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The Regency period, 1811-1820, was a time of unparalleled party-going. Starting at the beginning of The Season, right after Easter, and lasting through June, the upper ten-thousand spent almost every night in company and almost every morning recuperating from the previous night's excesses. Balls, assemblies, dinners, theatre- and card-parties, dances and musical gatherings were the center of daily life for the Ton, and every facet of society had a role to play in carrying each event off. Young, unmarried beauties vied for the attention?and hearts?of the Ton's most eligible bachelors, while elegant young wives competed amongst themselves to set fashions and trends. Men attended such outings either to view potential wives among the Season's fresh candidates, or to gamble and talk politics with their acquaintances. Some young men, as competitive as the women, strove to make a name for themselves by emulating one of Society's fashion leaders, like Beau Brummell. London hostesses strove to outdo each other by holding "the event" of the Season, and members of society were either in the fortunate position of being "sought after" for attendance at parties or, sadly, having to scramble for invitations. Social gatherings held different importance during the course of one's life. Let's consider, for instance, the variety of parties and gatherings that the daughter of a nobleman might enjoy as soon as she's "out of the nursery" and allowed to attend social functions. As such a young lady would likely be raised in the country, her first parties would be local assemblies, which would mainly include simple refreshments and proper country dances, attended by nearby gentry, or private dinner and card-parties thrown by neighboring families. On very rare occasions, and usually for certain important celebrations such as Christmas or a wedding, particularly wealthy local landowners with large estates would hold a formal ball, but even these would pale in comparison to the grandeur of a London gathering. When it came time for our young lady's presentation to society, at the age of seventeen or eighteen, she and her family would journey to London for The Season. Of first importance was her formal presentation at court to the Queen, an event for which she and other debutantes would be carefully dressed, jeweled and coifed according to strict rules regarding acceptable colors and styles. Her "court" dress would be among the most expensive she would ever have, and would probably only be worn once. It was a great deal of fuss for a gathering that was, most likely, rather dull and staid. Next on the list for our girl was a visit to Almack's, the most exclusive club in London, which was also called "the seventh heaven of the fashionable world." But admittance to this societal paradise couldn't be accomplished without "vouchers," or tickets that both invited and admitted attendees. Almack's was run by a group of society's most important matrons, and they alone decided who could pass through Almack's doors and who could not. Mothers of eligible daughters understood just how important acceptance by the patronesses was for the success of their daughters, for the inability to get vouchers to Almack's meant that the rest of society might shun a debutante as unworthy, and that would spell the end of a girl's hope for a good marriage. It's interesting to note that, as important as acceptance into Almack's sacred vestiges was, the assemblies held there were considered to be among the most boring in London. The refreshments were evidently quite ordinary and only the most prim and proper dances were allowed. Having successfully weathered both the Queen and Almack's, our young lady can now enter into the London Season with full cheer. Among the nobles, a refined system of "payback" took place. It's highly likely that our girl's mother held parties for the daughters of family and friends during their comeouts, and now those same family and friends will hold parties for *her* daughter. Apart from her own official comeout ball, she will be feted at intimate dinner parties and dances, where she will be put on display for every man seeking a young, well-born wife. And once she's made acquaintances among other members of the ton, our debutante will be invited to delightful afternoon picnics along the Thames, dinners at Vauxhall Gardens, evenings at the opera and theater, grand balls at the homes of the ton, and so many dances, card-parties and musical events that she'll be obliged to turn invitations away. If her Season is a successful one, our young lady will be able to look forward to further events given in her "and her future husband's" honor. An engagement ball and a large wedding party will be foremost among these. After marriage, there will be gatherings to celebrate the births of children, and then, if she should be fortunate in having daughters of her own, future Seasons and comeouts to plan. Giving a large party or ball was an expensive and time-consuming effort, especially as each hostess strove to outdo her fellows in giving the most memorable fete of The Season. The food had to be both unusual and excellent if a hostess wanted to avoid being thought cheap or insipid, and the entertainments, including music, dancing, and cards, had to be above average in order to compare favorably with other fetes. Of greatest importance was the guest list, for if a hostess was successful in drawing the most desirable guests to attend her function, then a great many others would follow suit and her gathering would be declared a "squeeze," or so crowded that free movement from room to room was difficult. Having one's party declared a "squeeze" was the ultimate compliment to a hostess's party-giving skills. Anything less was a sign of failure. The entire household would be turned upside down in the weeks previous to a large ball or party. Some hostesses had their homes decked out in expansive greenery and live plants, while others would have a theme, such as Oriental or French. Even the gardens were given much attention, with unusual lamps being set out among the pathways to provide light and beauty for those seeking fresh air. The best finery in the household was brought out for use, including china, silverware and crystal. Rugs were taken up and floors polished for dancing. Musical instruments were tuned, additional servants and cooks were hired, uniforms were cleaned and pressed, and, most importantly, the invitations were sent out. It was an enormous amount of work and expense for a single night's entertainment, but the importance of these balls and gatherings cannot be discounted. Reputations hung on how well an event was carried off, and the social ambitions of men and women, young and old were furthered - or thwarted - beneath the bright lights of such Regency fetes.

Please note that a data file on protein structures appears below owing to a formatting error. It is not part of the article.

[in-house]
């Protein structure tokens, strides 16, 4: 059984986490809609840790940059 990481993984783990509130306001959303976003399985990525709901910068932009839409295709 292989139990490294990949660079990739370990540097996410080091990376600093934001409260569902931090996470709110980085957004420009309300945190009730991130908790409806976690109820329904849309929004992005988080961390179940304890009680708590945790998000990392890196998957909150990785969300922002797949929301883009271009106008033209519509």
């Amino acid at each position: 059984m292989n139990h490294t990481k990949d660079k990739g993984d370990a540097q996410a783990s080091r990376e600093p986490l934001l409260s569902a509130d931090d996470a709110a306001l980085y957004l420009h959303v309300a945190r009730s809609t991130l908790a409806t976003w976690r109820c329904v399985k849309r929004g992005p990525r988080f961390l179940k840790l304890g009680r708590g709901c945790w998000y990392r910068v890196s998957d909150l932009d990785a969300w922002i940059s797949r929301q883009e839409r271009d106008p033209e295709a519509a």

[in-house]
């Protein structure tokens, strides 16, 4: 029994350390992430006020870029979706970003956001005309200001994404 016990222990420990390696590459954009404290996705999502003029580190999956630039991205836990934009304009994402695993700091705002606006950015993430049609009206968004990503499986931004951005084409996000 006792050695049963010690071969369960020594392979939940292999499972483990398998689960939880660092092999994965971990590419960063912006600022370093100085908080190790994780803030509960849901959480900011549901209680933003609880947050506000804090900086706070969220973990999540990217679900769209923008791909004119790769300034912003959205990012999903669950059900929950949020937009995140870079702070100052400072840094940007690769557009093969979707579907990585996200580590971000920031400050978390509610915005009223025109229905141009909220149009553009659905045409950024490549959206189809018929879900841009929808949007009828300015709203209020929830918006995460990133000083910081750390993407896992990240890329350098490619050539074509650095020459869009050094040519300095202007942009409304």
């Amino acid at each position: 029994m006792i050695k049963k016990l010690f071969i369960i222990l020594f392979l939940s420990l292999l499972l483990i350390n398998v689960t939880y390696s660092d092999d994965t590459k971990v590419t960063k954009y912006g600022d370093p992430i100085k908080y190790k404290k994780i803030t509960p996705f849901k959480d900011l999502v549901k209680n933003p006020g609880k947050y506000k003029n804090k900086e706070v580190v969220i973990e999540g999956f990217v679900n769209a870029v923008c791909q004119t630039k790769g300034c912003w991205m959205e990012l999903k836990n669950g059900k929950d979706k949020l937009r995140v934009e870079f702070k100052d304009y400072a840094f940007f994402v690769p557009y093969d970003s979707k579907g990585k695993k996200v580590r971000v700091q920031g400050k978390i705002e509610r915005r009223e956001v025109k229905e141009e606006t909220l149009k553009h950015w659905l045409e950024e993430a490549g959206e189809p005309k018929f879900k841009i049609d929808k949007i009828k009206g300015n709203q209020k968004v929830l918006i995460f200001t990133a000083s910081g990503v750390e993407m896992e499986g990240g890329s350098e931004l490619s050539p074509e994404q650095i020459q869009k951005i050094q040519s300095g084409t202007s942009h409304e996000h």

Mary Spencer, who also writes as Susan Spencer Paul, is the author of fifteen historical romance novels, ranging in era from Medieval to Regency to Early Americana. Her latest novel, THE PRISONER BRIDE, a Medieval written under the Susan Spencer Paul pseudonym, was released in December, 2001 by Harlequin Historicals."